Experts explain benefits of cardiac rehabilitation

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If you or someone you know has suffered from a heart attack or surgery it’s likely that your medical team recommended you attend a 12-week rehabilitation program. Unfortunately, many choose to ignore that advice despite the fact that it’s covered under most insurances and Medicare. Here are some experts on the subject to hopefully enlighten and encourage you.

First up is a cardiologist in Atlanta, Dr. Basil Margoli whose video clip I found on the American Heart Association website:

“Cardiac rehab is more than exercise program. It’s a cardiac risk factor educational program with the aim of reducing future cardiac events. We know statistically that patients who go through a cardiac program have a 30 to 40 percent reduced incidence of repeat cardiac events in the future.

“It gives them the confidence to get back to their normal lifestyles again and to incorporate all the good things that we’ve taught them. It gives patients and their families a better understanding of heart disease and the risk factors,” Margoli said.

Cardiac rehab is a team effort that includes your PCP, your cardiologist, your pharmacist, your family, the rehab team at Bonner General Health and, of course, you. It consists of three elements: exercise counseling and training, education for heart-healthy living and counseling to reduce stress.

Ran-dal Thomas, MD is the director of cardiovascular diseases at the Mayo Clinic. He says that after cardiac rehab “people function better. Your physical strength, your endurance, your ability to do things improves. Balance can improve.”

Ray Squires, PH.D. is the program director of cardiac and vascular rehabilitation at Mayo and he chimed into the video: “Also what’s very important is that it keeps people out of the hospital so patients participating in cardiac rehab are less likely to be re-hospitalized.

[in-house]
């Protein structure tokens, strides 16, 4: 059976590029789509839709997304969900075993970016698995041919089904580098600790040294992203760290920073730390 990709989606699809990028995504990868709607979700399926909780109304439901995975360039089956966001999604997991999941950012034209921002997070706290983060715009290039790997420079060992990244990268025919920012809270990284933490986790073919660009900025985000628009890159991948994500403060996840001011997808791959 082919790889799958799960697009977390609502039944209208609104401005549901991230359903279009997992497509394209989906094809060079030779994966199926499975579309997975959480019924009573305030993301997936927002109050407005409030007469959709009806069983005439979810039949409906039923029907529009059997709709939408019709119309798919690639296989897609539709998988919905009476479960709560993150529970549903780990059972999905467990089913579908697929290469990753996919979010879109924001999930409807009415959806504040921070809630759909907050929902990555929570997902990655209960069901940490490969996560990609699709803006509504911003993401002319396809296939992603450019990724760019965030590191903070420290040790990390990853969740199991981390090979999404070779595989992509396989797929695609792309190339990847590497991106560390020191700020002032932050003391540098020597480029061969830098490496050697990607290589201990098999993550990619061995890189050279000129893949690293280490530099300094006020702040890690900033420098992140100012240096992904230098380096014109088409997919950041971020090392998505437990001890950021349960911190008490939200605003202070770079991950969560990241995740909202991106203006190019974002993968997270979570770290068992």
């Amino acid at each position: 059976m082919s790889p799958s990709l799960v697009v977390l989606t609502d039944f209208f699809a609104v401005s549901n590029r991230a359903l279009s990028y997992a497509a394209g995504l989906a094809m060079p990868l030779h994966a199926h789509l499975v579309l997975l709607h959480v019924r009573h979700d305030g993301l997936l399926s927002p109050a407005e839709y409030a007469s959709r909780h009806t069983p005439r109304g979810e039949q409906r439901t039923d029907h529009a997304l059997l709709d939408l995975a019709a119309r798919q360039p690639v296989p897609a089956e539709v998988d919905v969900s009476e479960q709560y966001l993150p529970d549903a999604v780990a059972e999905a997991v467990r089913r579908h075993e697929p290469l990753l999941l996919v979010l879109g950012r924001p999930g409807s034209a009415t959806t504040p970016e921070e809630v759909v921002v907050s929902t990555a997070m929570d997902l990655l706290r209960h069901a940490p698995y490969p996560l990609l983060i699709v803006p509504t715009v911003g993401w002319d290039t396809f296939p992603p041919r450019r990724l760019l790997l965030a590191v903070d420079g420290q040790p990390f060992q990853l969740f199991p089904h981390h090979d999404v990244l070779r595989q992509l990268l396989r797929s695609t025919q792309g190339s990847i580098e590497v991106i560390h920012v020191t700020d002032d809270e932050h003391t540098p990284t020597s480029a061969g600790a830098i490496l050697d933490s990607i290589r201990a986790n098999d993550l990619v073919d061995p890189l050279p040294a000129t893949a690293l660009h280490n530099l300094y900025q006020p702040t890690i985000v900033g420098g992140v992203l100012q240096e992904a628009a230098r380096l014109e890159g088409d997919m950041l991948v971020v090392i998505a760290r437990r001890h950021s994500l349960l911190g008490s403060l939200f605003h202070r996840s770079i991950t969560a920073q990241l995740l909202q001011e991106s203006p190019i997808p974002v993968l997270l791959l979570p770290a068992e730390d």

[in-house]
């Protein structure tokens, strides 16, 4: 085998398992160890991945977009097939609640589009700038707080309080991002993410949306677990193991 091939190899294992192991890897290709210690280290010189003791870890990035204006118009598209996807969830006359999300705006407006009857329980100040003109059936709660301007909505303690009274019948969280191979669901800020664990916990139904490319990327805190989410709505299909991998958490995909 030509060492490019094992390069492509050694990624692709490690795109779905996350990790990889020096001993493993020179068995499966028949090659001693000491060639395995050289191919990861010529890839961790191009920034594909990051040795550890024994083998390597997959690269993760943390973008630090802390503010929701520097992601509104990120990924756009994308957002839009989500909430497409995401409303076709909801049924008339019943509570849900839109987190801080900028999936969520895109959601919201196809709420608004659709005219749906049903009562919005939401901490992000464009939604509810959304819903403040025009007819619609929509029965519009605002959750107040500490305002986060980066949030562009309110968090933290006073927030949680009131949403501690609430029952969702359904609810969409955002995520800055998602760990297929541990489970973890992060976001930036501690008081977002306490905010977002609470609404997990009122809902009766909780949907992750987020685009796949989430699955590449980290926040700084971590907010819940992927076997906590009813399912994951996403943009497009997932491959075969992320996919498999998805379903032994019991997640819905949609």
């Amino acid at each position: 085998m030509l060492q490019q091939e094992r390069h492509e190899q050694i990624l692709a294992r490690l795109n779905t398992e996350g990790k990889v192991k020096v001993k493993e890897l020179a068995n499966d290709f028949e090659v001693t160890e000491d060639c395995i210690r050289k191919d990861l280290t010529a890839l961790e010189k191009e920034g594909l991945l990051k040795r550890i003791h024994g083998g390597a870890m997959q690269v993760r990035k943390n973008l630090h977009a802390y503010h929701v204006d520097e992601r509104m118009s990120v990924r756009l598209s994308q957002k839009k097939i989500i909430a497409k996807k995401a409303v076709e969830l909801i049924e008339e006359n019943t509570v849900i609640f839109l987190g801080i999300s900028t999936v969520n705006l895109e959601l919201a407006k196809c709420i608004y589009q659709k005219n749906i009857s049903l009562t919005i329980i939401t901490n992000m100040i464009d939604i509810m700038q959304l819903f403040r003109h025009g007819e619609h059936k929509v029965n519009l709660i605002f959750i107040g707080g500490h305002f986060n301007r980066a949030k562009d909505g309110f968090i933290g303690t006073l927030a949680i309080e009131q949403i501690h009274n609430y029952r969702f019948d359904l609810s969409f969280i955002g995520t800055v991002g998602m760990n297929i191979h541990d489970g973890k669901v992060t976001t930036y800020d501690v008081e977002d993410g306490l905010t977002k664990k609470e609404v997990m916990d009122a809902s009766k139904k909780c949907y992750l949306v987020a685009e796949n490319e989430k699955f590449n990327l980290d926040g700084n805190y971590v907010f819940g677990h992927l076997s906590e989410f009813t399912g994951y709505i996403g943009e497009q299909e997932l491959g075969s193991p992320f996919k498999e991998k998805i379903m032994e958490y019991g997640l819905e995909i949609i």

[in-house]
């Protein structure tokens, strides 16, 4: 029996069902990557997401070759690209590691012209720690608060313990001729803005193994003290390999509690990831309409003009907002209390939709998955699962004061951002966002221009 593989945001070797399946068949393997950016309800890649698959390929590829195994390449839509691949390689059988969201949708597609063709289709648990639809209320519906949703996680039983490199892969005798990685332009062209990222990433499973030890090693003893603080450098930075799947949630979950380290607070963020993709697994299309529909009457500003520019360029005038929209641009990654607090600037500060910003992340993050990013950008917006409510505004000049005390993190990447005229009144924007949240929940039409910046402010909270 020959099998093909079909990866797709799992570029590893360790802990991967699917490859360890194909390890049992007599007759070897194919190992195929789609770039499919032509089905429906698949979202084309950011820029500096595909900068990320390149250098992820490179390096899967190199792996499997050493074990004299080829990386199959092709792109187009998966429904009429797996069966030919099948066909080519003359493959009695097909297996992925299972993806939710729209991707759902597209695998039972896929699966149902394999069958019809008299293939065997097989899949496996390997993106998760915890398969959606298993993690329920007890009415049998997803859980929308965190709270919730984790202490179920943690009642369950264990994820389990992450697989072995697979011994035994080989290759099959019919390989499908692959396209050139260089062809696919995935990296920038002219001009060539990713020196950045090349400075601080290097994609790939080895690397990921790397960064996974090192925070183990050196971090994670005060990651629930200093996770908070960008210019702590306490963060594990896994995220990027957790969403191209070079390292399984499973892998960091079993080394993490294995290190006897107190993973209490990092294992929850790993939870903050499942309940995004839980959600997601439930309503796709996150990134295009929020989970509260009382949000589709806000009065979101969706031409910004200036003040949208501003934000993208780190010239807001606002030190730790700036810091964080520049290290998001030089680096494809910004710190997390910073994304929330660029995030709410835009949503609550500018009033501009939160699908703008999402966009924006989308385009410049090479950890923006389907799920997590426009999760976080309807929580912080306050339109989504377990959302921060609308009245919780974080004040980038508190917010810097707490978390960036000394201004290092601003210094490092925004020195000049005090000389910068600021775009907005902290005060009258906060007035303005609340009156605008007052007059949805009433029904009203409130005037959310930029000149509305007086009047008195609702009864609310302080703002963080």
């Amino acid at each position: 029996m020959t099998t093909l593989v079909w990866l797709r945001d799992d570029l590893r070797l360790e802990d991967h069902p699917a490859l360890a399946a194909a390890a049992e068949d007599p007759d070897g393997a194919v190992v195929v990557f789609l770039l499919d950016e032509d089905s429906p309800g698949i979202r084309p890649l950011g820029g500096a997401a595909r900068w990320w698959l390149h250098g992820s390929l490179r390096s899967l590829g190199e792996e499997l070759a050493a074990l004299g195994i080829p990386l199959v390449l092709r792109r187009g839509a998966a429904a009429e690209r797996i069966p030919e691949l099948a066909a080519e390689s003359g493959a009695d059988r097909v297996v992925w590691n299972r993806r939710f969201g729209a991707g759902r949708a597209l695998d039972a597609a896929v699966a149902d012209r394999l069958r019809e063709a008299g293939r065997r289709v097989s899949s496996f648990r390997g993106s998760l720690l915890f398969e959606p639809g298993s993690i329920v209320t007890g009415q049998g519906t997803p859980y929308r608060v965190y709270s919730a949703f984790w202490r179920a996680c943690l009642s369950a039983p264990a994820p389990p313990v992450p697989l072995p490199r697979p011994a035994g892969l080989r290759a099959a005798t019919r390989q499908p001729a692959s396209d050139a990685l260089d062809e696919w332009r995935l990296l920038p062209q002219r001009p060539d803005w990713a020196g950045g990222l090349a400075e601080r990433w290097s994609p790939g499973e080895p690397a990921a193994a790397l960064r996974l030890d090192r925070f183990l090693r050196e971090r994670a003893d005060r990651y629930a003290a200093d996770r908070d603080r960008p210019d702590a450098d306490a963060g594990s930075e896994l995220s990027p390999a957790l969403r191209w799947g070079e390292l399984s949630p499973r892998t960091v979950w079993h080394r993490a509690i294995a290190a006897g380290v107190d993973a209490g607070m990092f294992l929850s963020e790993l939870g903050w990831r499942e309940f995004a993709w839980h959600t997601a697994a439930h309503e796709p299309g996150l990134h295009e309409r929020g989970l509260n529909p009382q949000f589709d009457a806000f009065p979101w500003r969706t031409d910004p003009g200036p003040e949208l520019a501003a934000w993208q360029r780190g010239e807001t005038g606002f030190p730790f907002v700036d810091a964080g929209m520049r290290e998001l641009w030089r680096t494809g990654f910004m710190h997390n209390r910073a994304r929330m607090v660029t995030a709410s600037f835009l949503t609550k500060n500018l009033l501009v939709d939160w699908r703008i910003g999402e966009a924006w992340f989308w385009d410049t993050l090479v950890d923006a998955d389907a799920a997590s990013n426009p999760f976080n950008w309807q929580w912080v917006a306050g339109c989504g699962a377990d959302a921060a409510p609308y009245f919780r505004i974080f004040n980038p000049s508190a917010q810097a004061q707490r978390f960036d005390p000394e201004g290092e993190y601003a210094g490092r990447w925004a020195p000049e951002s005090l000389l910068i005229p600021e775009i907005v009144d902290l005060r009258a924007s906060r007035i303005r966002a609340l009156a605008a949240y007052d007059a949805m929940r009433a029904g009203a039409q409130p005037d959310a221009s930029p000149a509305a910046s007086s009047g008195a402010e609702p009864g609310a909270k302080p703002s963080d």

“Cardiac rehab is much more than just supervised exercise. It’s attention to modifying risk factors such as high cholesterol, high blood sugar, uncontrolled blood pressure, obesity, depression, obstructive sleep apnea, et cetera.”

Thomas said that nationally only around 20 to 25 percent of eligible patients receive cardiac rehabilitation services, “This is very unfortunate because Mayo Clinic’s research shows that those who do show greatly improved survival rates.

“We’ve looked at people after angioplasty and stent placement, after surgery, after heart attack and in all those studies we consistently find that there’ll be a 45 percent difference in death rates in those two groups over the subsequent ten years.”

“The bottom line is that they live longer,” Squires said. “There’s a mortality benefit to participate in cardiac rehabilitation. Patients who participate in cardiac rehabilitation are much more likely to comply with their medications long term. They’re much more likely to comply with dietary measures, exercise, all those things.”

What the medical professionals say is pertinent, but so is what patients say. Julie O’Leary is an open heart surgery survivor and an advocate for Go for Red.

“I was obviously so shaken by this whole experience. It was so unexpected and I felt so afraid to work this fragile little heart. You’ve had this experience that was so frightening. You need to learn all over again what normal feels like.

“That’s why (cardiac rehab) is such a comforting experience to go through. The first attempts to get your heart rate up, and to try to lift things while all the while they’re monitoring you and they’re encouraging you and letting you know that you’re safe and all right,” O’Leary said.

“You learn the how-tos: how much, how long, how hard. You need to come away equipped with some knowledge about how to exercise to regain your strength, how to recover, how to heal and so you learn a lot there on just where to begin.”

O’Leary talked about the supportive environment. She called the rehab staff her coaches and said she learned to network with the other patients that were often attending sessions the same time she was. She referred to them as friends.

“That kind of community after an event like that is so encouraging. Again, you’re at a place of trying to find a new normal and starting the chapter of your new life,” she said.

For more information about BGH’s cardiac rehabilitation department call 208-265-7480.

Kathy Hubbard is a member of Bonner General Health Foundation Advisory Council. She can be reached at kathyleehubbard@yahoo.com.

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